By Donna Miles
American Forces Press Service
WASHINGTON (AFPS) — Military fitness centers, swimming pools, lodging facilities and outdoor recreation offices might sound to some like a footnote among competing budget requirements. But Ed Miles, DOD’s MWR policy director, and his counterparts across the military services see a close connection to military readiness.
“We have a direct impact on the readiness and retention and resilience of the troops and their families,” Miles told American Forces Press Service. “When you have a healthy and fit force, it has absolute national security implications — in terms of stress reduction, physical and emotional health and esprit de corps.
Congress has long agreed, authorizing funds since 1989 to cover 85 percent of programs with the most direct link to readiness: fitness centers, community centers and library programs, among them, Miles explained.
Amenities such as arts-and-crafts centers, outdoor recreation centers and youth programs that are less directly tied to readiness receive a lower authorization of 65 percent.
Meanwhile, “nice-to-have” offerings such as military golf courses, bowling alleys, campgrounds, food and beverage services and similar services generally must be self-supporting, with user fees covering all costs and overhead.
A variety of factors has thrown this formula off kilter, Miles said. With increased privatization, almost three-quarters of military families now live off installations and tap services and programs in their communities. Many, like their civilian neighbors, have fewer spare dollars to spend on recreation. And with sequestration putting a big dent in already-reduced MWR budgets, the military services find themselves struggling to provide quality-of-life programs and services to their members.
The Air Force, along with the other services, are looking at other ways to keep MWR programs viable.
They’re beginning to scale back operating hours at fitness centers to the Defense Department-mandated 90 hours per week. Patrons increasingly find themselves being asked to pay nominal fees for aerobics and other fitness classes taught by paid staffers. Library hours at many installations have been reduced to 40 hours a week. Most bases now operate just one pool to reduce lifeguard salaries and other overhead costs. Outdoor recreation centers are considering charging rental fees for skis and other equipment, rather than the smaller maintenance fee charged in the past. Concerts and other special entertainment have been scaled back or cancelled altogether.
Volunteers, long the backbone of many MWR services and programs, are putting in more time in fitness centers, family support centers and libraries as well as on intramural fields to cover personnel shortfalls.
“It would be a lot tougher for our staff to deliver the quantity and quality of programs they do without those volunteers,” Miles said. “And with sequestration, we find that we are depending on them more than ever. Without our volunteers, we would be in a world of hurt.”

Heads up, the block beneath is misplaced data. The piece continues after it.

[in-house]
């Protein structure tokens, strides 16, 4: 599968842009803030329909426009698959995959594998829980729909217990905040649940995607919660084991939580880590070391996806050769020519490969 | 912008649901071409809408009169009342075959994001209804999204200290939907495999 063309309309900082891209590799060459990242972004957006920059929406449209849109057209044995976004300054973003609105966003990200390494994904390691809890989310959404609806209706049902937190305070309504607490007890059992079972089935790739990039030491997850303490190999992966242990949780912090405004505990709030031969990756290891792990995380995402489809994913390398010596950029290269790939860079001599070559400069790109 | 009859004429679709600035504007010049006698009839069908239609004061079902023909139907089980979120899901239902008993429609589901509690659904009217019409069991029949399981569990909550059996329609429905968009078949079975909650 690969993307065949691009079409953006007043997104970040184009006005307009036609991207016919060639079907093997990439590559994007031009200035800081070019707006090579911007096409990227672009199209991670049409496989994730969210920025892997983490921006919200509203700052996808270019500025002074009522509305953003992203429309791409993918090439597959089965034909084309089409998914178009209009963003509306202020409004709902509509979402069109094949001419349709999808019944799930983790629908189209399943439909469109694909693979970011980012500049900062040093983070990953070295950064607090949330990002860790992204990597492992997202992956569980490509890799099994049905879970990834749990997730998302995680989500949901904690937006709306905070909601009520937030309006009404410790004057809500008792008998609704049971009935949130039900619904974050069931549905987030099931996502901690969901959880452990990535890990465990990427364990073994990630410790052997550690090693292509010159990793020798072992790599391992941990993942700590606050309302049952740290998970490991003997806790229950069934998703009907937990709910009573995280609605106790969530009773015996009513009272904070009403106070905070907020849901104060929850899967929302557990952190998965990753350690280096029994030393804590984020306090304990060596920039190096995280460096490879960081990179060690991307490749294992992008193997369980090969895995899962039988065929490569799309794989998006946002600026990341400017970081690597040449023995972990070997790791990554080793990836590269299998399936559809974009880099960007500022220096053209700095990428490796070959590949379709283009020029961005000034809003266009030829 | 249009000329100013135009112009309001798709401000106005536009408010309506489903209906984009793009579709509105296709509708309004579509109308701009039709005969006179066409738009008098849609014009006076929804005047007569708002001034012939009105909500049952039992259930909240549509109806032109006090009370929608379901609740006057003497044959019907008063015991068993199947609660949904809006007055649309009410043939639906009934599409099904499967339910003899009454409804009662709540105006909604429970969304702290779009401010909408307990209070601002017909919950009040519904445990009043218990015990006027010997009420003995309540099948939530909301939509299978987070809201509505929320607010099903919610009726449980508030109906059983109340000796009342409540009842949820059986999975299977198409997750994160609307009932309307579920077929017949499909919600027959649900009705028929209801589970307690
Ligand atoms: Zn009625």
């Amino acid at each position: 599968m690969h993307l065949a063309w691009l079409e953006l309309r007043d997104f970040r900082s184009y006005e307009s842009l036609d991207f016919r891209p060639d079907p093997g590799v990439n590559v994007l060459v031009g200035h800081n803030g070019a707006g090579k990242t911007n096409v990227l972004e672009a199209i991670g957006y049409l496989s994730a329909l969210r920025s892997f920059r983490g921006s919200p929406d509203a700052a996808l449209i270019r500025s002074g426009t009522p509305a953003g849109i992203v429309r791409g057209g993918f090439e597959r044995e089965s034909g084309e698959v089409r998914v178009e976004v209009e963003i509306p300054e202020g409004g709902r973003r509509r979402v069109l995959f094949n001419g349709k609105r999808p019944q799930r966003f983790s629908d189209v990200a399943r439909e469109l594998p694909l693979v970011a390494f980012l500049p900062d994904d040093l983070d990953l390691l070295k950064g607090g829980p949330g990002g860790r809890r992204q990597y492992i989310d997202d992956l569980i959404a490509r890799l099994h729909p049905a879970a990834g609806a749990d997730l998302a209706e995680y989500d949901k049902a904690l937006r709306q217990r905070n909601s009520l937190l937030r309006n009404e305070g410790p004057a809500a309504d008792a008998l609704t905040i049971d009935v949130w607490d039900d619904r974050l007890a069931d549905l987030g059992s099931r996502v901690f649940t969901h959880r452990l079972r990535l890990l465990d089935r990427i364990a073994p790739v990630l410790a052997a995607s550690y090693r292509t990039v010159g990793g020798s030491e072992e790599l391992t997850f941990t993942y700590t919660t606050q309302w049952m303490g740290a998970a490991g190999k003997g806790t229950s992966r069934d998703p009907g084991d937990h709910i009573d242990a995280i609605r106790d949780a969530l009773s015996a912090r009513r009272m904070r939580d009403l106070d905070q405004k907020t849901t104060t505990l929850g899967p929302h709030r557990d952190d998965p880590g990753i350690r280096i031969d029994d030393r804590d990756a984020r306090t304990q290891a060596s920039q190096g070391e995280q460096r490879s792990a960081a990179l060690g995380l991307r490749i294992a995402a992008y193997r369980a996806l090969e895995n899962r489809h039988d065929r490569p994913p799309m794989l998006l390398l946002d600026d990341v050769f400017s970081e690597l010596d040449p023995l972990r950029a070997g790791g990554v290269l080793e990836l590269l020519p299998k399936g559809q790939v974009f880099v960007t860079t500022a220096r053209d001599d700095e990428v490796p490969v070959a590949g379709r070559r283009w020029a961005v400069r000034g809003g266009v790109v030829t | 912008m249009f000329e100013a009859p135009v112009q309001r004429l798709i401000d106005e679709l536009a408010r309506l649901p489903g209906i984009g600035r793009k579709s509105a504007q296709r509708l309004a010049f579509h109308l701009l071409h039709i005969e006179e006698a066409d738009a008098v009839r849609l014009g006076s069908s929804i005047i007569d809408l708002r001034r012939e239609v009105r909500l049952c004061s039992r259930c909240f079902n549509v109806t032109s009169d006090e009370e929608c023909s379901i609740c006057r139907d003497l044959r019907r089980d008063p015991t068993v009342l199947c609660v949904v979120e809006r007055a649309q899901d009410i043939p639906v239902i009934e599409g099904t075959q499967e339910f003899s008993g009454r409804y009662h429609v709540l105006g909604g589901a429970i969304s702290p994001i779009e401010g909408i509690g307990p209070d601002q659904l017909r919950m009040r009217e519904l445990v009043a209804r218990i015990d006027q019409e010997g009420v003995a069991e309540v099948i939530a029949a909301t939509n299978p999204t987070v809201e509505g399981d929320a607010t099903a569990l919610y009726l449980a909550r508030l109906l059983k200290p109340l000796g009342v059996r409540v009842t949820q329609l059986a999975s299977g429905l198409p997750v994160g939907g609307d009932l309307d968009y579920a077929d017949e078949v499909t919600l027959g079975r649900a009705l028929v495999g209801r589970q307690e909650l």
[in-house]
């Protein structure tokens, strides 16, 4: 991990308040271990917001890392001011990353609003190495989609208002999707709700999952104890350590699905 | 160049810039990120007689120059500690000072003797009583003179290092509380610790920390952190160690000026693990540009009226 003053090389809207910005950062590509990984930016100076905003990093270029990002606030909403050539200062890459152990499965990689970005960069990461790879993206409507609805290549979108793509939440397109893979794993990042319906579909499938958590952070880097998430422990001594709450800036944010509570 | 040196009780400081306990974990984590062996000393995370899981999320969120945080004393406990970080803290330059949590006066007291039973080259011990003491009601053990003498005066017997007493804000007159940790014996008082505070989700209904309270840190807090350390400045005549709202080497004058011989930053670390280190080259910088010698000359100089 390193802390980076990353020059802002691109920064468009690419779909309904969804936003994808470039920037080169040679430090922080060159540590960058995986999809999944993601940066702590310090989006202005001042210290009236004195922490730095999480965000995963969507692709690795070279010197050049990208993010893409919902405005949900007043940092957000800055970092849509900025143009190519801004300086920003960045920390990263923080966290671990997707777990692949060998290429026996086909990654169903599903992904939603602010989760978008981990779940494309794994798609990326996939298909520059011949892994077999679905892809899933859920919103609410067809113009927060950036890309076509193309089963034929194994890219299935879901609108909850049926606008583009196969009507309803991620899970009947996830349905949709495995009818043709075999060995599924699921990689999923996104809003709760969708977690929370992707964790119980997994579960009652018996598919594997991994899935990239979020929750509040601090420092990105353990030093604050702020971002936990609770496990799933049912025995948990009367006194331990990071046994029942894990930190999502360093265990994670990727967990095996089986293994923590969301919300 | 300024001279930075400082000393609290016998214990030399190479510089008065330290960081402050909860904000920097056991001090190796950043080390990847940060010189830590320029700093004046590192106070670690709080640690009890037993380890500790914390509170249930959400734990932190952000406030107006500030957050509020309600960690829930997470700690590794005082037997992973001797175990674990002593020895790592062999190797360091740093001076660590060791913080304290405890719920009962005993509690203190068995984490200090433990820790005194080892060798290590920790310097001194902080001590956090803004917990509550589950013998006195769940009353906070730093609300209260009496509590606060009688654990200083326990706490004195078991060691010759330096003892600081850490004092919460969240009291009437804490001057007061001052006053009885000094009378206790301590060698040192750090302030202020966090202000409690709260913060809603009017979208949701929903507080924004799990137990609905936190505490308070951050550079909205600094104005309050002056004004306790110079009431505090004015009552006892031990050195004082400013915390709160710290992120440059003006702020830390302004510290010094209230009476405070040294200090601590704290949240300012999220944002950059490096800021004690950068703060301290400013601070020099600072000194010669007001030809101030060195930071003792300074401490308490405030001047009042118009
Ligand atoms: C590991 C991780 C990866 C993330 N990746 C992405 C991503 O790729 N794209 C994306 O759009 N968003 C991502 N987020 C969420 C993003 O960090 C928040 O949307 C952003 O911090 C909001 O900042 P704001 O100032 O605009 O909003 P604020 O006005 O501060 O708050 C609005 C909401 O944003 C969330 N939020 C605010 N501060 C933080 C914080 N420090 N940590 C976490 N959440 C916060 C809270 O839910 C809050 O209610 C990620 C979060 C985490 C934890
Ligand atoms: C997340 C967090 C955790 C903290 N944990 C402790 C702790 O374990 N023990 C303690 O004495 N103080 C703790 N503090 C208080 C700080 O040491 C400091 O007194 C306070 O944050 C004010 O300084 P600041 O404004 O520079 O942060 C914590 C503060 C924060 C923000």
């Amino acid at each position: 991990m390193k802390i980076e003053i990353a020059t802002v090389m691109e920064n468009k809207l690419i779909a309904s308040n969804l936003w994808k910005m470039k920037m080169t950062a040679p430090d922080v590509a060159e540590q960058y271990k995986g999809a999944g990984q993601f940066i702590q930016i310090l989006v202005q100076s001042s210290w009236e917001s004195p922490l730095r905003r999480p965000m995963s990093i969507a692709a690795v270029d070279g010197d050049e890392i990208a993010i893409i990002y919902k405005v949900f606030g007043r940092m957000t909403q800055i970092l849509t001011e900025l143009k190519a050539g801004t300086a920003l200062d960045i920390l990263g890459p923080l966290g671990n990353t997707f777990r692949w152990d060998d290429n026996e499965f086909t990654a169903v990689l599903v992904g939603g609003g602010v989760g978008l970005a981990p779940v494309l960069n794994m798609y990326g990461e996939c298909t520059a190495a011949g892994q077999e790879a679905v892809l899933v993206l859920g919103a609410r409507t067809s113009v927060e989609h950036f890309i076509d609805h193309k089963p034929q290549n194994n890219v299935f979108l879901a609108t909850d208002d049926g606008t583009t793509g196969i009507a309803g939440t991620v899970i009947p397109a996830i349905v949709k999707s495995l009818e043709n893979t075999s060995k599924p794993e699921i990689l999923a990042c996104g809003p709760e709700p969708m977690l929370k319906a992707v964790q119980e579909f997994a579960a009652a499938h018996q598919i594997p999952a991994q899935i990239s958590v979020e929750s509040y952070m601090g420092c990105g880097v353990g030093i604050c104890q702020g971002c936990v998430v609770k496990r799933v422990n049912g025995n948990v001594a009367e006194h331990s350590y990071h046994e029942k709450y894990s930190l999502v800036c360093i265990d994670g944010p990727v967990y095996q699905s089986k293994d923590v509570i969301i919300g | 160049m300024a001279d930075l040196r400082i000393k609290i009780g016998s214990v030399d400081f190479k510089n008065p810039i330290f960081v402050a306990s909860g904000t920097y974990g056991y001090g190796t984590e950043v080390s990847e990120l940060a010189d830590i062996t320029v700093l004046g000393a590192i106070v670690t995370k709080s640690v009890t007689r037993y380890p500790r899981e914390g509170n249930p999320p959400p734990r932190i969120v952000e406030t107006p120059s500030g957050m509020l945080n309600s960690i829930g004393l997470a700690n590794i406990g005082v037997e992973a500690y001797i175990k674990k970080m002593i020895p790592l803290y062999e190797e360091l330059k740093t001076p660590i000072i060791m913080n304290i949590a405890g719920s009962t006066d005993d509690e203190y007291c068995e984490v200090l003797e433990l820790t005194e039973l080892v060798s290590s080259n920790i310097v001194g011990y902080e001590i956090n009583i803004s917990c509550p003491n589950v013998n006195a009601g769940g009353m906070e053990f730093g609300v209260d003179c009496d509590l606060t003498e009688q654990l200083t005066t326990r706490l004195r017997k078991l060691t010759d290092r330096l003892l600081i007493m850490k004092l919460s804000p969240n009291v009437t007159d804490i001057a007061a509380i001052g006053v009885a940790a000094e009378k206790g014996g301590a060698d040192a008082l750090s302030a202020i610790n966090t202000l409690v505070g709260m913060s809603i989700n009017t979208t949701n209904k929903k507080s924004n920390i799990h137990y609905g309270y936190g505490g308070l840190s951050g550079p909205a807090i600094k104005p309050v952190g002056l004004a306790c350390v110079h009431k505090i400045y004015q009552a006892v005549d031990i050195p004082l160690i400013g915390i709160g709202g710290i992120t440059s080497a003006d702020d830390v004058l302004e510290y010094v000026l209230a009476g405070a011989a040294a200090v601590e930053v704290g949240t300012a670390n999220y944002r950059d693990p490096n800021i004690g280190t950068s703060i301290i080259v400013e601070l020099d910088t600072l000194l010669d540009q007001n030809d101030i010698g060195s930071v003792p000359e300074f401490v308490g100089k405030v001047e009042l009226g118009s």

Committed to preserving quality-of-life offerings despite ever-tighter budgets, military morale, welfare and recreation officials are scaling back in some areas as they introduce innovative approaches to delivering services and programs.
Based on extensive surveys, the Air Force identified fitness, appropriated-fund dining facilities, youth and child care services, outdoor programs and libraries as its most important offerings, said Michael Bensen, the Air Force Personnel Center’s deputy director of services.
In some cases, the services are trying new innovations to keep popular programs running.
The Air Force, for example, is testing a pilot program at six bases that gives qualified users 24/7 access to fitness centers, even after the paid staff has left for the day. Based on the results, the initiative could be expanded to more bases, Bensen explained.
The Navy is revamping its community recreation program to bundle services and programs at one location. A waterfront recreational area at Naval Base San Diego serves as a model, combining outdoor recreation services and the ticket booth for local tours and attractions under one roof, served by a central front desk. Eielson Air Force Base, Alaska, initiated a similar concept, consolidating MWR activities under one overall manager.
New partnerships are helping to keep services going despite budget cuts. In some cases, military patrons now get free or low-cost access to community or commercial services and programs that their installations no longer offer.
For example, Joint Base Andrews in Maryland established a partnership with a popular private-sector company that teaches rappelling, kayaking and other outdoor activities to military patrons. That saves the Air Force the cost of hiring its own instructors while ensuring “a quality experience at a reduced cost,” Bensen said.
That mindset must continue to sustain morale, welfare and recreation programs through the current budget crunch, officials said. The result, they said, will have a direct impact on military readiness.
“We think MWR makes for an overall healthy living experience,” said Lorraine Seidel, Navy recreation program manager. “If we don’t take a step back and take care of ourselves, we lose the ability to function and be at our best. That underlies everything MWR strives to provide, so [service members] can live a healthy life and be ready for the job.”